The safety and effectiveness of lidocaine depend on proper dosage, correct technique, adequate precautions and readiness for emergencies. Consult standard textbooks for specific techniques and precautions for various regional anesthetic procedures. Resuscitative equipment, oxygen and other resuscitative drugs should be available for immediate use (See WARNINGS AND ADVERSE REACTIONS).
The lowest dosage that results in effective anesthesia should be used to avoid high plasma levels and serious adverse effects. Repeated doses of lidocaine may cause significant increases in blood levels with each repeated dose due to slow accumulation of the drug or its metabolites. Tolerance to elevated blood levels varies with the status of the patient. Debilitated, elderly patients, acutely ill patients, and children should be given reduced doses commensurate with their age and physical condition.
If sedatives are employed to reduce patient apprehension, reduced doses should be used since local anesthetic agents, like sedatives, are central nervous system depressants which in combination may have an additive effect. Young children should be given minimal doses of each agent.
Lidocaine should be used with caution in patients with severe shock or heart block. Lidocaine should also be used with caution in patients with impaired cardiovascular function. Local anesthetic solutions containing a vasoconstrictor should be used with caution in areas of the body supplied by end arteries or having otherwise compromised blood supply. Patients with peripheral vascular disease and those with hypertensive vascular disease may exhibit exaggerated vasoconstrictor response. Ischemic injury (such as exfoliating or ulcerating lesions) or necrosis may result. Preparations containing a vasoconstrictor should be used with caution in patients during or following the administration of potent general anesthetic agents, since cardiac arrhythmias may occur under such conditions.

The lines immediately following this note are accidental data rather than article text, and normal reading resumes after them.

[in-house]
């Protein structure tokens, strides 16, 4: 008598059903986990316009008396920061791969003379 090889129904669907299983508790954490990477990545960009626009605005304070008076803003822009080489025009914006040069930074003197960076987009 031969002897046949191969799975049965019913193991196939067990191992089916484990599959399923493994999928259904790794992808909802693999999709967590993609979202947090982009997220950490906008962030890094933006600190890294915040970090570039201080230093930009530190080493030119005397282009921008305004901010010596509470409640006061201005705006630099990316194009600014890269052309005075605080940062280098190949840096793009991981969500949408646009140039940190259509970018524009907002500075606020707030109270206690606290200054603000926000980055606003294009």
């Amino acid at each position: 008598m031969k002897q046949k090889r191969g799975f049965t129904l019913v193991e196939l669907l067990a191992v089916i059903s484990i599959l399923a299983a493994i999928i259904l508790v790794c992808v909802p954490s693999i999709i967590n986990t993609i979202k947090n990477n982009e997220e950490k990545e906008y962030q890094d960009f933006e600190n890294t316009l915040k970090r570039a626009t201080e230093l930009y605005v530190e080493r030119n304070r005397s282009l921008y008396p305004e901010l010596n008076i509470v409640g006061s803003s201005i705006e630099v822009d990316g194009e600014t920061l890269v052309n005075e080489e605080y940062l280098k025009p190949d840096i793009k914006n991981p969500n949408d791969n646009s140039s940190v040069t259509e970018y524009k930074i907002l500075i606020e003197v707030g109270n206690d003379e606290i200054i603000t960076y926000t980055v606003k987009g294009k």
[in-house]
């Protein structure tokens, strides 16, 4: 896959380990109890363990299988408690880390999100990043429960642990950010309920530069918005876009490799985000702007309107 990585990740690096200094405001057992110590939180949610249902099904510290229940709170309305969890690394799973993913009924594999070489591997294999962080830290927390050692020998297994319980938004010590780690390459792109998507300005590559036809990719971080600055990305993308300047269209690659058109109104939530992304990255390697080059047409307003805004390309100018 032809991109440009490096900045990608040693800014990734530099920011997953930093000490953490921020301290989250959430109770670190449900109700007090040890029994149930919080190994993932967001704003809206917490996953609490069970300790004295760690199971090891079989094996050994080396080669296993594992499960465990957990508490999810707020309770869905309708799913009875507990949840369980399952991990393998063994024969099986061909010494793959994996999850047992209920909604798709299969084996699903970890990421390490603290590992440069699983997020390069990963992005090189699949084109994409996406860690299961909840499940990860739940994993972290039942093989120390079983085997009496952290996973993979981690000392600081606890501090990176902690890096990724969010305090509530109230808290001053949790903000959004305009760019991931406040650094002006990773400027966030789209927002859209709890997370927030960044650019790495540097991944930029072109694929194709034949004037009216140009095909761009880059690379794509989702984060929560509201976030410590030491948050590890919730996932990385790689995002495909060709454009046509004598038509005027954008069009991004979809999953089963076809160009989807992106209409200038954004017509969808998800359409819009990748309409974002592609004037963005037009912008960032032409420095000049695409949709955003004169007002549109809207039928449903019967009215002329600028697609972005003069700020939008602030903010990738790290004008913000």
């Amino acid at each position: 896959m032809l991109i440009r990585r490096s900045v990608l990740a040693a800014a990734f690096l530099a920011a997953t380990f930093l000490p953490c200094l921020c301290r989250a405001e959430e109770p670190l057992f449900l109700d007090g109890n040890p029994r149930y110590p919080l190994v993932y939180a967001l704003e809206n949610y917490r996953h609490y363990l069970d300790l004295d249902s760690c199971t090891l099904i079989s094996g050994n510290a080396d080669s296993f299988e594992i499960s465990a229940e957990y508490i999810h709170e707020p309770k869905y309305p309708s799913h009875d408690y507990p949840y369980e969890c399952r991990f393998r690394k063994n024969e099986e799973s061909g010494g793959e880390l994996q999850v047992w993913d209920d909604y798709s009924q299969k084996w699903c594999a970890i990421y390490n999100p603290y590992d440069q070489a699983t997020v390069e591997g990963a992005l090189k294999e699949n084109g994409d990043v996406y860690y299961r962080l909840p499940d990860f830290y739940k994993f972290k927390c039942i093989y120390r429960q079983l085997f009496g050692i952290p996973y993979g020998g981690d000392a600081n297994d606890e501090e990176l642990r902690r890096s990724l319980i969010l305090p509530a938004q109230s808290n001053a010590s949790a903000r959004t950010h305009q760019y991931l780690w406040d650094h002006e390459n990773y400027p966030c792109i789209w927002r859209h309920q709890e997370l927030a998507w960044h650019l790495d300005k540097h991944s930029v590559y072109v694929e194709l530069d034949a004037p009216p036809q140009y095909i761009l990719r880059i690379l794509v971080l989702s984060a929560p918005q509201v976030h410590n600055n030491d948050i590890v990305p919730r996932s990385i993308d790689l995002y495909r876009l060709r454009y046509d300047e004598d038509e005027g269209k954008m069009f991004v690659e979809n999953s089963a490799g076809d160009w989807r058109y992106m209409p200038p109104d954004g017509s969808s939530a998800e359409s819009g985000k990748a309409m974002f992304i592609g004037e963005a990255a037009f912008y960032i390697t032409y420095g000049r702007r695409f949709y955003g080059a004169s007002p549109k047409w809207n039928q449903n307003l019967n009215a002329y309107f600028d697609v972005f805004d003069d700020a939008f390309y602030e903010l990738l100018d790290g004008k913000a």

Cardiovascular and respiratory (adequacy of ventilation) vital signs and the patient’s state of consciousness should be monitored after each local anesthetic injection. Restlessness, anxiety tinnitus, dizziness, blurred vision, tremors, depression or drowsiness should alert the practitioner to the possibility of central nervous system toxicity. Signs and symptoms of depressed cardiovascular function may commonly result from a vasovagal reaction, particularly if the patient is in an upright position : placing the patient in the recumbent position is recommended when an adverse response is noted after injection of a local anesthetic (See ADVERSE REACTIONS — Cardiovascular System.).Vasovagal reactions may elicit a range of clinical manifestations, from pre-syncope (e.g., lightheadedness, pallor, nausea, sweating, visual disturbances, weakness) to brief loss of consciousness (i.e., syncope).
Lidocaine should be used with caution in patients with hepatic disease, since amide-type local anesthetics are metabolized by the liver. Patients with severe hepatic disease, because of their inability to metabolize local anesthetics normally, are at greater risk of developing toxic plasma concentrations.
Many drugs used during the conduct of anesthesia are considered potential triggering agents for familial malignant hyperthermia. Since it is not known whether amide-type local anesthetics may trigger this reaction, and since the need for supplemental general anesthesia cannot be predicted in advance, it is suggested that a standard protocol for management should be available. Early unexplained signs of tachycardia, tachypnea, labile blood pressure and metabolic acidosis may precede temperature elevation. Successful outcome is dependent on early diagnosis, prompt discontinuance of the suspected triggering agent (s) and prompt treatment, including oxygen therapy, dantrolene (consult dantrolene sodium intravenous package insert before using) and other supportive measures.
Lidocaine should be used with caution in persons with known drug sensitivities. Patients allergic to para-aminobenzoic acid derivatives (procaine, tetracaine, benzocaine, etc.) have not shown cross sensitivity to lidocaine.